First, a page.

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Question: GSEA with one class metaanalysis
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gravatar for Gordon Smyth
11.8 years ago by
Gordon Smyth35k
Walter and Eliza Hall Institute of Medical Research, Melbourne, Australia
Gordon Smyth35k wrote:
Dear Mark, If I understand your problem correctly, neither GSEA nor GSA will accomodate it. The only option I know of is geneSetTest() in the limma package. This generally works well, although it will give you someone over optimistic p-values if there are strong positive correlations between the genes in your gene sets. Best wishes Gordon >Date: Fri, 02 Mar 2007 12:04:09 -0500 >From: Mark W Kimpel <mwkimpel at="" gmail.com=""> >Subject: [BioC] GSEA with one class metaanalysis >To: Bioconductor Newsgroup <bioconductor at="" stat.math.ethz.ch=""> > >I am in the process of performing a meta-analysis on multiple MA studies >run on several platforms and several species. Although I realize there >are probably other ways to approach the data, my collaborators have >chosen to use Cohen's D-statistic to summarize their data. > >I would like to use GSEA to look for over-represented groups or pathways >in the data, but what I will end up with is essentially a one-class >experiment. In other words, I would like to identify groups whose >summary D-statistic (I recognize from the recent literature that there >is more than one summary method available) is different from zero. > > From what I have read, the GSEA method is usually used to evaluate 2 >class data, the GSA method of Tibshurani can be used to evaluate >multi-class data, but can either method be easily adapted to evaluate >one class data? It would seem theoretically reasonable, but I don't know >if I would have to modify one of the packages or if one already provides >for this. > >And, while I'm at it, I will also want to look for individual genes >whose average D-statistic is different from zero. I am advocating using >a t-test with n=number of experiments with corresponding degrees of >freedom, whereas others are advocating using a z-test because the >D-statistics are summarizing many underlying individual statistics. > >Help with these questions would be deeply appreciated. > >Mark > >-- >Mark W. Kimpel MD >Neuroinformatics >Department of Psychiatry >Indiana University School of Medicine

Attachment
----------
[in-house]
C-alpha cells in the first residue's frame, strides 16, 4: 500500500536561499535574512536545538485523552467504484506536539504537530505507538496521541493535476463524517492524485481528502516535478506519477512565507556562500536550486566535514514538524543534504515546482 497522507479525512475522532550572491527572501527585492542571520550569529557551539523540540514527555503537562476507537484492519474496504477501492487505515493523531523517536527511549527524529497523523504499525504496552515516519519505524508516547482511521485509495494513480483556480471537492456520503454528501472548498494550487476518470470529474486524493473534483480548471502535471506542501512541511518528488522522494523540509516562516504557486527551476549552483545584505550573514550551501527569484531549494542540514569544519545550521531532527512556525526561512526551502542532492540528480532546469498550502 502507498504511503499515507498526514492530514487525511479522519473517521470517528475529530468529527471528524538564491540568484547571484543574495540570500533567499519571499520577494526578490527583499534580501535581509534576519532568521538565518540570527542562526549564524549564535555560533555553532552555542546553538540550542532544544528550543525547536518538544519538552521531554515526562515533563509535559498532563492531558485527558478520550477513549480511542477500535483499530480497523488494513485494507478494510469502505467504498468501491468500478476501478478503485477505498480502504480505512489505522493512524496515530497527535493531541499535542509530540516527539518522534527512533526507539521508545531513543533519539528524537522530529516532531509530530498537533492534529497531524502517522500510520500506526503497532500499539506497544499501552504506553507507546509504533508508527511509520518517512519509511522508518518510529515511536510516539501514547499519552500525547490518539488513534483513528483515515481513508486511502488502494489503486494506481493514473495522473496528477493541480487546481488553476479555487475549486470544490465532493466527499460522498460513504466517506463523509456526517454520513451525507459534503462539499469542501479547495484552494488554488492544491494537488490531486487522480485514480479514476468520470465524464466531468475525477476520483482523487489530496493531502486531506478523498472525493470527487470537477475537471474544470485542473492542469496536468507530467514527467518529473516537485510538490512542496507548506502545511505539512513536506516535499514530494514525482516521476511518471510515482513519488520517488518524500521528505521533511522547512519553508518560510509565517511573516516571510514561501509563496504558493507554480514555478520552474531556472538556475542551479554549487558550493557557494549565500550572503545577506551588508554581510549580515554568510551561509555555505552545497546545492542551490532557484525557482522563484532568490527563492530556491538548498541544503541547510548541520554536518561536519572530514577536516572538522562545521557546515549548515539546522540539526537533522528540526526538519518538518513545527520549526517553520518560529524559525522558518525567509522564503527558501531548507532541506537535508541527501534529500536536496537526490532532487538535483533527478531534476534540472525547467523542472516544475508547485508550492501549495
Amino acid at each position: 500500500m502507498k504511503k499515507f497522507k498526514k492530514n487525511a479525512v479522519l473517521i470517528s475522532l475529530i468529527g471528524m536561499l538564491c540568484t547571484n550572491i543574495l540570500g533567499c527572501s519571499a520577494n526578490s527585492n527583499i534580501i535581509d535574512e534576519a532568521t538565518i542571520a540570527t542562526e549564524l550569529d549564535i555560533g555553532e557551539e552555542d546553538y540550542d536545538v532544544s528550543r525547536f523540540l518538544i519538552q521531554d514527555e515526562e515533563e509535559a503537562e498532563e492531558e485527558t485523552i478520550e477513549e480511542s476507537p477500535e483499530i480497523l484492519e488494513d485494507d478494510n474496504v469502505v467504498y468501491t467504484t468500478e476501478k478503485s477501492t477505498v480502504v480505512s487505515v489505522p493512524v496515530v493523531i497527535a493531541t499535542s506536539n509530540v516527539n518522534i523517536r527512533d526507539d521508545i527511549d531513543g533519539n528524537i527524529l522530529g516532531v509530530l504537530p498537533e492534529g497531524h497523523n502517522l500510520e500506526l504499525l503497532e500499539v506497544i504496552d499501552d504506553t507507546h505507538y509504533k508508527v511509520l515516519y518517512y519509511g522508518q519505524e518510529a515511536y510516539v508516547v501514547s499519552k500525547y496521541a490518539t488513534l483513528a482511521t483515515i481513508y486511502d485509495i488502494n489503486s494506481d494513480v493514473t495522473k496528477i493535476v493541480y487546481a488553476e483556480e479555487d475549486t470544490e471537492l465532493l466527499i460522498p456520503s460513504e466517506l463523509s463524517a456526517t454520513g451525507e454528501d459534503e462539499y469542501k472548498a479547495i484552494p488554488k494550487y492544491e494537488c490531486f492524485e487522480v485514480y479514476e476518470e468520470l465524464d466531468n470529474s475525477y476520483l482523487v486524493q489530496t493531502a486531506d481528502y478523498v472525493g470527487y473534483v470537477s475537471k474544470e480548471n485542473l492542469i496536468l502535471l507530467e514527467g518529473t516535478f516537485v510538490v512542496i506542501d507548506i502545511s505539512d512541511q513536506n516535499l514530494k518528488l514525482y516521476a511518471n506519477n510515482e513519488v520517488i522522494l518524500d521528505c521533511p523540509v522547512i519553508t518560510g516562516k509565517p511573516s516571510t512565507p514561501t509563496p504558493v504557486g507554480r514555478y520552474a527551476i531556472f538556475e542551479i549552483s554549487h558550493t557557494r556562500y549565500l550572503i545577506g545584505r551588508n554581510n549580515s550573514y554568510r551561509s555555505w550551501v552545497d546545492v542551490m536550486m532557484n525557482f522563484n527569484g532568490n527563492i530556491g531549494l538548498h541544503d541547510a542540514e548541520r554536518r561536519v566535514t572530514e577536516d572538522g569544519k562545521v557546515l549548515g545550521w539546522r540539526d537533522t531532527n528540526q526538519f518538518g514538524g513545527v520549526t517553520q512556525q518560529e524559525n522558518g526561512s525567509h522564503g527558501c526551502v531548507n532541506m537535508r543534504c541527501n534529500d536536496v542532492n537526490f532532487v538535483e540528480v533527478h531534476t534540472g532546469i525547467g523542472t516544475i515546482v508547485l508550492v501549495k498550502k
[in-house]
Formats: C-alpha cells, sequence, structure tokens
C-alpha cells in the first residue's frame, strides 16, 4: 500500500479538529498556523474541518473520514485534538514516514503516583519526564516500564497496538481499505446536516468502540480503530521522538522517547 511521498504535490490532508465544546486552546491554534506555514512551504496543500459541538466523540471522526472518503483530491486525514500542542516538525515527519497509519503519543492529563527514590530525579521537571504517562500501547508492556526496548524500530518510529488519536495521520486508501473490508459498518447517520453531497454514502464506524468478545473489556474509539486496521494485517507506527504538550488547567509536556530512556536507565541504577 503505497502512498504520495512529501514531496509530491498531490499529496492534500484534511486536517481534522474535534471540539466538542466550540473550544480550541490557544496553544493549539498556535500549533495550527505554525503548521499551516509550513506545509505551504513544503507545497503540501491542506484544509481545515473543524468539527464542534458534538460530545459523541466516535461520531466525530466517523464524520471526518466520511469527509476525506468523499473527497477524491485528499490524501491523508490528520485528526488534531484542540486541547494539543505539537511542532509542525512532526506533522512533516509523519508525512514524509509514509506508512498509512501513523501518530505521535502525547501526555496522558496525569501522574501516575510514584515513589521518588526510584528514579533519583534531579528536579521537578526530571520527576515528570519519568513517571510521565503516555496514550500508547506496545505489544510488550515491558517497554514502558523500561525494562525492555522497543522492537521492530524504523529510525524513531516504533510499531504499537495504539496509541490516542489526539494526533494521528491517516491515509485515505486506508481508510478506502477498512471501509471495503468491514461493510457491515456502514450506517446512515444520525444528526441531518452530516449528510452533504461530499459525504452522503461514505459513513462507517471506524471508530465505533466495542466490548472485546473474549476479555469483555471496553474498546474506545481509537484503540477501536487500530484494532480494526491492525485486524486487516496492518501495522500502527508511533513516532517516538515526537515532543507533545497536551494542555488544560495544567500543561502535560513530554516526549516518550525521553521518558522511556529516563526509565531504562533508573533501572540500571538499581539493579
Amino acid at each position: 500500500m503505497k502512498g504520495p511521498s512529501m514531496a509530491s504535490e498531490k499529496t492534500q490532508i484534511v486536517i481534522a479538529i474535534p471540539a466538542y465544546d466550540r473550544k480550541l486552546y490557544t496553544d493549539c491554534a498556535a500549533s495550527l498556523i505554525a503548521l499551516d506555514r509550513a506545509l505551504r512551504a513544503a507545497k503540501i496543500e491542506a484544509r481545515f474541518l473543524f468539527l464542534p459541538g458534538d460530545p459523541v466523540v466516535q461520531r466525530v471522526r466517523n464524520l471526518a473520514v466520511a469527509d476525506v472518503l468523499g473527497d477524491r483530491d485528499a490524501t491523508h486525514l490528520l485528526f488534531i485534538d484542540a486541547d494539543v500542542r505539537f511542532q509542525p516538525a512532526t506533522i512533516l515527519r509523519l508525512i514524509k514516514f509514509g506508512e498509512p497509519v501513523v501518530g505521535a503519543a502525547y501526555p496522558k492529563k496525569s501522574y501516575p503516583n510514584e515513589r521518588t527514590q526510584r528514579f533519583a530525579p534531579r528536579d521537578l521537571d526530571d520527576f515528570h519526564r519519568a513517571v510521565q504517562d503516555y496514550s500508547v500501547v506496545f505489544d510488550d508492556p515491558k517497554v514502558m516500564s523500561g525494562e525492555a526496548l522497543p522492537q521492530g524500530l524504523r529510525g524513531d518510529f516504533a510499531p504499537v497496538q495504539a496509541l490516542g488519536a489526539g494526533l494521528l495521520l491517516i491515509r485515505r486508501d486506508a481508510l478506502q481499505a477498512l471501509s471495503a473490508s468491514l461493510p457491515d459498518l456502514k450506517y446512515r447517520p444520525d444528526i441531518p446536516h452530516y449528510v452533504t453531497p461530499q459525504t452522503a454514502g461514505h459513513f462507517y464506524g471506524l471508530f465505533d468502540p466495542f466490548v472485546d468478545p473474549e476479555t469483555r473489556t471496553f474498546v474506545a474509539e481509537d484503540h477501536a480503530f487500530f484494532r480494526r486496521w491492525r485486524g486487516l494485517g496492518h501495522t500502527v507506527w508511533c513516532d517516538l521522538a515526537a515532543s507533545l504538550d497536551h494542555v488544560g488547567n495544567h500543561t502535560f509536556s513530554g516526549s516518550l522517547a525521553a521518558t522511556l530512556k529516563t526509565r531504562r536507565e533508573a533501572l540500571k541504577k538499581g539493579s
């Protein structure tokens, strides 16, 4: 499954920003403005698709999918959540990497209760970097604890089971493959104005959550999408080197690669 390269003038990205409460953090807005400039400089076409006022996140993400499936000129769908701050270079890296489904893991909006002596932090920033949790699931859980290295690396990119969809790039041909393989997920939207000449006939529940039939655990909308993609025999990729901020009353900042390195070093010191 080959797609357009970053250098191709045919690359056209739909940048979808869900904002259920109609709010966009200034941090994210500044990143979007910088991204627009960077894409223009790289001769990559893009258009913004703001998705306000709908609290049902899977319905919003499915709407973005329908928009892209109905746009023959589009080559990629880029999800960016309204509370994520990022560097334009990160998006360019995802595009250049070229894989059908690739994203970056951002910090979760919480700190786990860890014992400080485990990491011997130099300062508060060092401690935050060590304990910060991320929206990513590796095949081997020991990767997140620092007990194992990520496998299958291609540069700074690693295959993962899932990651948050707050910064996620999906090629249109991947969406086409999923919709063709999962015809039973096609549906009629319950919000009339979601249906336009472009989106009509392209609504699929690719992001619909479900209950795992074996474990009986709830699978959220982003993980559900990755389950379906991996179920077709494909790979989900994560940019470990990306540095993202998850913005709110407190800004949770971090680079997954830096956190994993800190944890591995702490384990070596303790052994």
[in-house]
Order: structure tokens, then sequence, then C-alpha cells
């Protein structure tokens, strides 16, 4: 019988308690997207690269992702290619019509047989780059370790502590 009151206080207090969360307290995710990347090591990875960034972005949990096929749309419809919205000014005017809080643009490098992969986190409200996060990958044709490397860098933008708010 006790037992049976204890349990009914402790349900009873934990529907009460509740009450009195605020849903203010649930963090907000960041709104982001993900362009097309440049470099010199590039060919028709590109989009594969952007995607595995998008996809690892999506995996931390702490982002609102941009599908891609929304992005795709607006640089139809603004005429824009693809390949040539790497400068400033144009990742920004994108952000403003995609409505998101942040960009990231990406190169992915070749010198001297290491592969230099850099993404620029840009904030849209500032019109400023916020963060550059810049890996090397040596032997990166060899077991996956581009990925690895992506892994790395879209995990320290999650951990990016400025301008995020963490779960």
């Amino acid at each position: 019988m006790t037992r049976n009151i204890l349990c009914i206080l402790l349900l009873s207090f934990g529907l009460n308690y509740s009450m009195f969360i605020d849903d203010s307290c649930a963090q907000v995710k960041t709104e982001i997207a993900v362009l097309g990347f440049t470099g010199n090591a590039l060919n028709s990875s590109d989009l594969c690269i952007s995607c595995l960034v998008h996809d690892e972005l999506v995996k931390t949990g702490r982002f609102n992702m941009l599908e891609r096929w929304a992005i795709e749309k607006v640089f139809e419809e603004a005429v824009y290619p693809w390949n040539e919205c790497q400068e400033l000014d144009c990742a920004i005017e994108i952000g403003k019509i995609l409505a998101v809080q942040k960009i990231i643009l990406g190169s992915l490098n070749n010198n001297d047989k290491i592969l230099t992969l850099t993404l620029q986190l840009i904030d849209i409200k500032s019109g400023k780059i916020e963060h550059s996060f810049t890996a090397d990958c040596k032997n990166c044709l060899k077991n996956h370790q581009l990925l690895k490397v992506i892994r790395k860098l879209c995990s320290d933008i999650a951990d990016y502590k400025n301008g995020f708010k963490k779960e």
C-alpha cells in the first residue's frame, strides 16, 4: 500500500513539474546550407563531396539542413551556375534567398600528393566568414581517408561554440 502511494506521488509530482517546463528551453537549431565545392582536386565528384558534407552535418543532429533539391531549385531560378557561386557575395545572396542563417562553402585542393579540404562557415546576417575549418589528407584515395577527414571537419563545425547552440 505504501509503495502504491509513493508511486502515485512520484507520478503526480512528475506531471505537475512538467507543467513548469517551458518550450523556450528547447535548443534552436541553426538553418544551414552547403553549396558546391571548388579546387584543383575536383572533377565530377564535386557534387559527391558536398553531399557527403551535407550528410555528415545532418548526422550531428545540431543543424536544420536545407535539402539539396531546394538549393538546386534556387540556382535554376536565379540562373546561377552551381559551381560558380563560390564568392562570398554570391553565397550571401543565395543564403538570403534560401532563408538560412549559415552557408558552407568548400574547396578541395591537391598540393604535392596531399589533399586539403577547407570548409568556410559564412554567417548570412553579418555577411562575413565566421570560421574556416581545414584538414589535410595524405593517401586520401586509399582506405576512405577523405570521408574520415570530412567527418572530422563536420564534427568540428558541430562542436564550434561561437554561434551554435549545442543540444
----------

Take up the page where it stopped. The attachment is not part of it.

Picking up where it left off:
ADD COMMENTlink written 11.8 years ago by Gordon Smyth35k
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